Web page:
MANILA (Reuters): Philippine annual inflation accelerated more quickly than expected in November to reach the highest level in 20 months as a series of destructive typhoons disrupted food supplies and drove prices higher.
The Consumer Price Index rose 3.3% last month from a year earlier, the Philippine Statistics Authority said on Friday (Dec 4), well above the 2.6% median estimate in a Reuters poll and outside the central bank's projected range of 2.4% to 3.2% for the month.
Core inflation, which excludes volatile food and fuel prices, quickened to 3.2% from 3.0% in October.
Inflation averaged 2.6% in the January-November period, still below the midpoint of the official 2% to 4% target range for the year.
Analysts have said weak domestic demand due to the impact of coronavirus restrictions and consumers' reluctance to spend are expected to keep inflation largely in check.
With the pandemic holding back consumer spending and business activity, the government has projected an economic contraction of 8.5%-9.5% for this year, worse than its previous forecast of a 5.5% slump.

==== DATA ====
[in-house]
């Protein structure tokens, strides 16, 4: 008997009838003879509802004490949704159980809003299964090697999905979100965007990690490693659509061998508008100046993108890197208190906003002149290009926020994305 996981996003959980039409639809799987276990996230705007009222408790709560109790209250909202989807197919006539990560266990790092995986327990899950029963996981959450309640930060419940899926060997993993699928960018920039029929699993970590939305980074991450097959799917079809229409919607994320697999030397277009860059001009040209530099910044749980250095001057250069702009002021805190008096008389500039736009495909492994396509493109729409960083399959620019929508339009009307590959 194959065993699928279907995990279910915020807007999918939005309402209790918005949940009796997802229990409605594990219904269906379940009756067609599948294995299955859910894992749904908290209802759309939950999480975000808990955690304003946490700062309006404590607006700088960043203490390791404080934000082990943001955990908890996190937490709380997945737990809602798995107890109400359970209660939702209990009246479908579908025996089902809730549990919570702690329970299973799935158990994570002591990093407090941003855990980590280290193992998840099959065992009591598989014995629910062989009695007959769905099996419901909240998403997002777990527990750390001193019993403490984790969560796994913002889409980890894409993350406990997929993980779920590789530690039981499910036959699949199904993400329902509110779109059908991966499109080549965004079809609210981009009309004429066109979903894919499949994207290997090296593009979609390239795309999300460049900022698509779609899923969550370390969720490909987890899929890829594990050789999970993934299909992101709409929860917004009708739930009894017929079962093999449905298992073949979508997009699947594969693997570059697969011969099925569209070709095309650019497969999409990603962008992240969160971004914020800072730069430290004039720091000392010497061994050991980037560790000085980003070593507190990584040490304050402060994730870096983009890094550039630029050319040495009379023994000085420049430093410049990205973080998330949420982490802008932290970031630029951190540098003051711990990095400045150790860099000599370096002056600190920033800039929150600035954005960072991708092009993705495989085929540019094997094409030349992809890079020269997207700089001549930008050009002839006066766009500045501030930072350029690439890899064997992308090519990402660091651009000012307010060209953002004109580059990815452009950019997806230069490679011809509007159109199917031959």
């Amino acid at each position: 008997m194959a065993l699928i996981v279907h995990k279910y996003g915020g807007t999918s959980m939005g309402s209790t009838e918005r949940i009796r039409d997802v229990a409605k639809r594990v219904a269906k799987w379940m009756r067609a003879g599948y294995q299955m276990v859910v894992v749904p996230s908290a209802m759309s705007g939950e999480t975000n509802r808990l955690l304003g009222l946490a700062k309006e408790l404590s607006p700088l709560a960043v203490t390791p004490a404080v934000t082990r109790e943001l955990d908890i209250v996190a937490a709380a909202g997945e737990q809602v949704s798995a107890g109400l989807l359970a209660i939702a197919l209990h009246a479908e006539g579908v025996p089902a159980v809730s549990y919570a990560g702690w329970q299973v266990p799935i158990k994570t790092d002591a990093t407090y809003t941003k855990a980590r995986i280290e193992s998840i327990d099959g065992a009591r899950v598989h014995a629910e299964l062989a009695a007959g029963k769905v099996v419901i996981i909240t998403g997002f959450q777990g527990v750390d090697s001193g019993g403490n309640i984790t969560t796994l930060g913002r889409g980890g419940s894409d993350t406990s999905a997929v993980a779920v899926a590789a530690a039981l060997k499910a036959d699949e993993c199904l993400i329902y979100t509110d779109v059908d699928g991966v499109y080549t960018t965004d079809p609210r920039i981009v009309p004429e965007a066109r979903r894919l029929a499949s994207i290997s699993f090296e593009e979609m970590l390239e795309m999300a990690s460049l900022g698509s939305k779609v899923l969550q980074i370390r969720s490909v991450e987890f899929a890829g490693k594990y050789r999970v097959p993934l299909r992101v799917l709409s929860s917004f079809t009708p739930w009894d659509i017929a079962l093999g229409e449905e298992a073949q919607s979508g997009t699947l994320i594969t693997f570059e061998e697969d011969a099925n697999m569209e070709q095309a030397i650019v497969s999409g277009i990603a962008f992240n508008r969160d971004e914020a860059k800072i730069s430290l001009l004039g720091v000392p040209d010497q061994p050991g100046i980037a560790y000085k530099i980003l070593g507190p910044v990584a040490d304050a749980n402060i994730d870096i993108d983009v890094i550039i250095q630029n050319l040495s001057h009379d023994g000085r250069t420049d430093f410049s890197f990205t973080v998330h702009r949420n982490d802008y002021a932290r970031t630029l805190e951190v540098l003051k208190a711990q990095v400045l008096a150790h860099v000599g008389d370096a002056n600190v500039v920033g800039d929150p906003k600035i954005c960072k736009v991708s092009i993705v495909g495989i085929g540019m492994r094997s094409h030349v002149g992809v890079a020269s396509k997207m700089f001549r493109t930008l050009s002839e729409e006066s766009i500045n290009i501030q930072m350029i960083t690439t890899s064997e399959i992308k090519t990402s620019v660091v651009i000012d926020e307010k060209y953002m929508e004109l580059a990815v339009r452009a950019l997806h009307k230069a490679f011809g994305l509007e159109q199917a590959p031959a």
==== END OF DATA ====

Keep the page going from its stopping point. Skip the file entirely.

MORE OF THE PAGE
The Philippine central bank, which last month delivered a surprise fifth interest rate cut this year to provide further support to the sputtering economy, has not shut the door on further easing.
On Thursday, Bangko Sentral ng Pilipinas Governor Benjamin Diokno said the central bank's policy action would remain data-driven.
"The relatively benign/low inflation environment may still justify further monetary easing measures," said Michael Ricafort, an economist at Rizal Commercial Banking Corp in Manila.
But instead of another rate cut he said the central bank may opt to reduce banks' reserve requirement ratio at its last policy meeting of the year scheduled for Dec. 17.
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